5. No lava? No problem! Here is how to geek out on lava even when there is no ongoing eruption.
When there is no ongoing eruption, there are still plenty of ways to geek out on lava. Here are some tips to get started:
- Visit the Hawaii Volcanoes National Park: This is a great place to start if you want to explore the volcanoes of Hawaii and get a better understanding of their history and cultural significance.
- Explore lava tubes: Lava tubes are formed by molten lava flowing beneath the surface of the earth, and are fascinating natural structures. You can explore these by visiting the Kaumana Caves near Hilo, or other lava tubes around the island.
- Check out the aftermath of the 2018 Lower East Rift Zone (LERZ) eruption: This eruption had a major impact on the local people and ecology of the island, and you can see the results of it by visiting the Pahoa Lava Zone Museum, following Highway 132 and stopping at “4 Corners” for a view of the new lava rock, or driving up Highway 137 to Pohoiki.
- Take a guided volcano tour: These tours are led by expertly-trained guides with a wealth of volcano-related knowledge, and are a great way to learn more about the volcanoes of Hawaii even when there is no eruption.
6. Best online resources to monitor the eruption progress:
Monitoring the eruption progress of a volcano in Hawaii is not only important for staying informed, but also for staying safe. Here is a step-by-step guide on how to monitor a volcano in Hawaii:
- Check the USGS daily Kilauea volcano lava flow update and the USGS multimedia gallery for the latest information.
- Utilize the webcams located around Kīlauea. These are operational 24/7 and provide the best views of the most recent eruption from the summit caldera.
- Look at the Halemaʻumaʻu pit webcam for images of the eruption site during nightfall or cloudy conditions.
- View the thermal camera of the Kīlauea summit for colorful images of gas and lava flows.
- Read the activity summary of Mauna Loa and Kilauea, courtesy of USGS.
- Finally, visit Hawaii Volcanoes National Park for observation sites and use the National Park Service Mobile app or a local ranger to guide you to a prime viewing location.
7. The November 27, 2022 Mauna Loa eruption
The November 27, 2022 eruption of Mauna Loa was the first eruption of the volcano in over 37 years, since its last eruption in 1984. There is no way to predict the likelihood of future eruptions; however, the USGS Hawaiian Volcano Observatory has reported that the rate of eruptions of Mauna Loa is historically low on the timescale of decades (averaging one eruption every seven to 10 years). Additionally, the volcano has been monitored closely since it last erupted in 1984, and scientists have been able to detect small changes in seismic activity and ground deformation in the years leading up to the November 27, 2022 eruption.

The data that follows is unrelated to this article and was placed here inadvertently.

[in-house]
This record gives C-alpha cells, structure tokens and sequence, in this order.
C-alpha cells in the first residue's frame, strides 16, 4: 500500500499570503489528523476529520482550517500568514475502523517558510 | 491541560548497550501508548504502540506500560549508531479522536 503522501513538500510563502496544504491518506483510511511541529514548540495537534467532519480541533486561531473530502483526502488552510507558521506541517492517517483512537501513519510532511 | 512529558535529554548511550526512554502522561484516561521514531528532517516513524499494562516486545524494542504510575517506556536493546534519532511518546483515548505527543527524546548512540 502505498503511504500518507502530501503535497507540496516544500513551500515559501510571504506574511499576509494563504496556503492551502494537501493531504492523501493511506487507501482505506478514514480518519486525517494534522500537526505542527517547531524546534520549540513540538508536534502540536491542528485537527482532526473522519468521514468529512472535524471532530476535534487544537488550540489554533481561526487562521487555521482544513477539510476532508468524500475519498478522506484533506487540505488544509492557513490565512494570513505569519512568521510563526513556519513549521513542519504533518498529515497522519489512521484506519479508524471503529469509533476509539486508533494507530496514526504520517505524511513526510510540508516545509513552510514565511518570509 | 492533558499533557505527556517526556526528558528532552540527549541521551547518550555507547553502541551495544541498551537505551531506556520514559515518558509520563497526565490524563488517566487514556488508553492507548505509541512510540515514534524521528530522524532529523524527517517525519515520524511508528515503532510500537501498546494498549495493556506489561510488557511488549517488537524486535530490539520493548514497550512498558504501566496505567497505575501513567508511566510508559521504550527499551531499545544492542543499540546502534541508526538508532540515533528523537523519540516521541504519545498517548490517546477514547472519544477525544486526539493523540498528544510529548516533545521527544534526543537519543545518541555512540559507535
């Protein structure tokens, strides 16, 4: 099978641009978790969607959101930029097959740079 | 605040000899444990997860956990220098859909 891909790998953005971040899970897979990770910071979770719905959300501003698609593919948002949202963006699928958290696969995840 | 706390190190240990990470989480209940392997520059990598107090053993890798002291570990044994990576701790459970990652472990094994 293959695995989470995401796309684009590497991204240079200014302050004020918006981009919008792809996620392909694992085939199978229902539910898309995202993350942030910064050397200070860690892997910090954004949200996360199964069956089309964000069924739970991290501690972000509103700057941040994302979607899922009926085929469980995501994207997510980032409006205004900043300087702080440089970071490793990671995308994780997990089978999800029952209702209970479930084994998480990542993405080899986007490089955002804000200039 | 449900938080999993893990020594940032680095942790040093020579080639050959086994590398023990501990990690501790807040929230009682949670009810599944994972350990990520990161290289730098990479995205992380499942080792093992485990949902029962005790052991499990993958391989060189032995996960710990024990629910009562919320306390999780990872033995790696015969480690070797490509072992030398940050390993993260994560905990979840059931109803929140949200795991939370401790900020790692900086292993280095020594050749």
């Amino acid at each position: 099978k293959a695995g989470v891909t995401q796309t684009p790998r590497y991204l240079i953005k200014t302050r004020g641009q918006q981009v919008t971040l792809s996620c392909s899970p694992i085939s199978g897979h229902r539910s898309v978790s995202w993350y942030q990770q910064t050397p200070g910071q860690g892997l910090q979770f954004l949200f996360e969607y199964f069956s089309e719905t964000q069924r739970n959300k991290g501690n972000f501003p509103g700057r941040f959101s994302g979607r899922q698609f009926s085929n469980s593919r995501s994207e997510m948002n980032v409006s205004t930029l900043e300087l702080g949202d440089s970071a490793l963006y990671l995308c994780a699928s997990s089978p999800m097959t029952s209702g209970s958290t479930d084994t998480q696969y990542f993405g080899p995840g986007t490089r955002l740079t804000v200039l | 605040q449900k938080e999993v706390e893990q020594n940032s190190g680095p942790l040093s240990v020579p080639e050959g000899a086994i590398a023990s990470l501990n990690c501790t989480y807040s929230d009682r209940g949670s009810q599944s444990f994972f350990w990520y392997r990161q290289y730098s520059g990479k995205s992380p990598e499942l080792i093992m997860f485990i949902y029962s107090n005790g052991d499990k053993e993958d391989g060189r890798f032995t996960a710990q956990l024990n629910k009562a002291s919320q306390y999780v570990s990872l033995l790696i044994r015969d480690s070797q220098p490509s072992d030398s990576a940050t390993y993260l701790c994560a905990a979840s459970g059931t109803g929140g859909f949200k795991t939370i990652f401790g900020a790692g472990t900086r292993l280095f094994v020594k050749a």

8. 2022 Kilauea Volcano & Lava Viewing Update
In January 2023, after more than one year of inactivity, Kilauea Volcano on Hawaii’s Big Island started erupting again. The USGS Hawaiian Volcano Observatory detected a glow in webcam images of the Kilauea summit, indicating that the eruption had resumed within Halemaʻumaʻu crater in Kīlauea’s summit caldera. By April 2022, the USGS Hawaiian Volcano Observatory had elevated the alert from “watch” to “warning” and the emission rate of sulfur dioxide (SO 2 ) was measured at approximately 75 tonnes per day (t/d). No active lava had been observed since March 7th, 2023, and no unusual activity had been noted along the East Rift Zone or Southwest Rift Zone. As of April 2022, lava viewing is not recommended and volcanic conditions can still change at any time.
9. The September 29, 2021 eruption in the Halemaʻumaʻu crater
The likelihood of the September 29, 2021 eruption in the Halemaʻumaʻu crater is quite high. According to the USGS, Kilauea had a long history of eruptions before the latest one, so it is likely that similar eruptions will reoccur in the future. The most recent eruption was in December 2020 to mid-May 2021, and the lava lake inside Halemaʻumaʻu rose 32 feet (10 meters) by 7:30 pm on Thursday. Lava shot as high as 164 feet (50 meters) into the air during this eruption, and lava fountains were consistently 16 feet (5 meters) high. This suggests that future eruptions in the Halemaʻumaʻu crater could be powerful and produce large amounts of lava.
10. Past eruptions between 1924 and 2018
The first eruption of Kilauea Volcano in historic times occurred in 1924, with the most powerful explosions at Kilauea since the early 19th century. This was followed by the 1955 Lower East Rift Zone Eruption in Lower Puna, which was the first eruption in historic times to occur in any populous area in a U.S. territory. The 1959 eruption of the Kilauea Iki Crater saw lava fountains reach 580 m (1,900 ft) high.
The following year, 1960, saw the Kapoho eruption, when barriers were built in an attempt to divert lava flows. This was followed by the 1969-1974 Mauna Ulu Eruption which saw lava falls higher than Niagara. In 2008, Kilauea’s summit eruption began and lasted until 2018, with lava lake viewing at the summit. In 1983, the Pu’u ‘Ō’ō Eruption started and lasted until 2018, when the most recent eruption at Kilauea’s summit on Hawaii’s Big Island paused after 61 days of volcanic activity.